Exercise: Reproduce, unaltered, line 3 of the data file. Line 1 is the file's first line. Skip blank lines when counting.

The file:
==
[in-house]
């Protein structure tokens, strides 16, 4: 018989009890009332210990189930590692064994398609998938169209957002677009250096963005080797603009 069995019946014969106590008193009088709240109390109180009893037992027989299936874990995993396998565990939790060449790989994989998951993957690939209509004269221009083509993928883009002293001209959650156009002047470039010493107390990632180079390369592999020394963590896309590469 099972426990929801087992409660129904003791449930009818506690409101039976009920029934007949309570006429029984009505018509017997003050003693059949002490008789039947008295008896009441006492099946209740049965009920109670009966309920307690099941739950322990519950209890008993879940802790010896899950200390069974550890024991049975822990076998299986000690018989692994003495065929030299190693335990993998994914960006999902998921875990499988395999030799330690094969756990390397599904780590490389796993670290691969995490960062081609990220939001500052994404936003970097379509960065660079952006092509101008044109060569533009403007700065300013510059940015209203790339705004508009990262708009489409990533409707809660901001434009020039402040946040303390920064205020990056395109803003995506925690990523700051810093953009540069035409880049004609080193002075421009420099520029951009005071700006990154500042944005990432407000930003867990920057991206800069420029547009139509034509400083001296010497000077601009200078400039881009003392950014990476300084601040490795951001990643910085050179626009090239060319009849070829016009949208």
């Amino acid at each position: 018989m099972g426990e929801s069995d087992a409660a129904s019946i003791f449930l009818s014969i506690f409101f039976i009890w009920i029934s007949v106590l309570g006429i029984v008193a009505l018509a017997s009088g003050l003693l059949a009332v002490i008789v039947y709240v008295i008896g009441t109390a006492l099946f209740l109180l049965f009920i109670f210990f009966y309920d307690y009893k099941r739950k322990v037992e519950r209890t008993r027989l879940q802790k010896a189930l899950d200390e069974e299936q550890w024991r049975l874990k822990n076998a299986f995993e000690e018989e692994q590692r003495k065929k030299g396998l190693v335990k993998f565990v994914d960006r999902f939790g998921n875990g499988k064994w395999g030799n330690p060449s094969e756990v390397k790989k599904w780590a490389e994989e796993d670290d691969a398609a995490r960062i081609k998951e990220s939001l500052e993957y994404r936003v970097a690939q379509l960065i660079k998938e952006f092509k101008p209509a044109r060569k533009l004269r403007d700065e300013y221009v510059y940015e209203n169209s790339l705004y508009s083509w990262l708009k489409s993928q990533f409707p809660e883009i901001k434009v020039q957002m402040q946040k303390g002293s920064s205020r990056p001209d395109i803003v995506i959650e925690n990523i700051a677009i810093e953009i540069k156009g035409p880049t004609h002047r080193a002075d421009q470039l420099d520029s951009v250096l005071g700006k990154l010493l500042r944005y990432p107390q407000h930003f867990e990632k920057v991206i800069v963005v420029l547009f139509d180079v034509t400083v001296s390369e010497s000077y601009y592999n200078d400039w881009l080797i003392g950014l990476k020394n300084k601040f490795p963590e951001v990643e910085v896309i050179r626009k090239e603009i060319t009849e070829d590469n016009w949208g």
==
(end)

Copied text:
């Amino acid at each position: 018989m099972g426990e929801s069995d087992a409660a129904s019946i003791f449930l009818s014969i506690f409101f039976i009890w009920i029934s007949v106590l309570g006429i029984v008193a009505l018509a017997s009088g003050l003693l059949a009332v002490i008789v039947y709240v008295i008896g009441t109390a006492l099946f209740l109180l049965f009920i109670f210990f009966y309920d307690y009893k099941r739950k322990v037992e519950r209890t008993r027989l879940q802790k010896a189930l899950d200390e069974e299936q550890w024991r049975l874990k822990n076998a299986f995993e000690e018989e692994q590692r003495k065929k030299g396998l190693v335990k993998f565990v994914d960006r999902f939790g998921n875990g499988k064994w395999g030799n330690p060449s094969e756990v390397k790989k599904w780590a490389e994989e796993d670290d691969a398609a995490r960062i081609k998951e990220s939001l500052e993957y994404r936003v970097a690939q379509l960065i660079k998938e952006f092509k101008p209509a044109r060569k533009l004269r403007d700065e300013y221009v510059y940015e209203n169209s790339l705004y508009s083509w990262l708009k489409s993928q990533f409707p809660e883009i901001k434009v020039q957002m402040q946040k303390g002293s920064s205020r990056p001209d395109i803003v995506i959650e925690n990523i700051a677009i810093e953009i540069k156009g035409p880049t004609h002047r080193a002075d421009q470039l420099d520029s951009v250096l005071g700006k990154l010493l500042r944005y990432p107390q407000h930003f867990e990632k920057v991206i800069v963005v420029l547009f139509d180079v034509t400083v001296s390369e010497s000077y601009y592999n200078d400039w881009l080797i003392g950014l990476k020394n300084k601040f490795p963590e951001v990643e910085v896309i050179r626009k090239e603009i060319t009849e070829d590469n016009w949208g």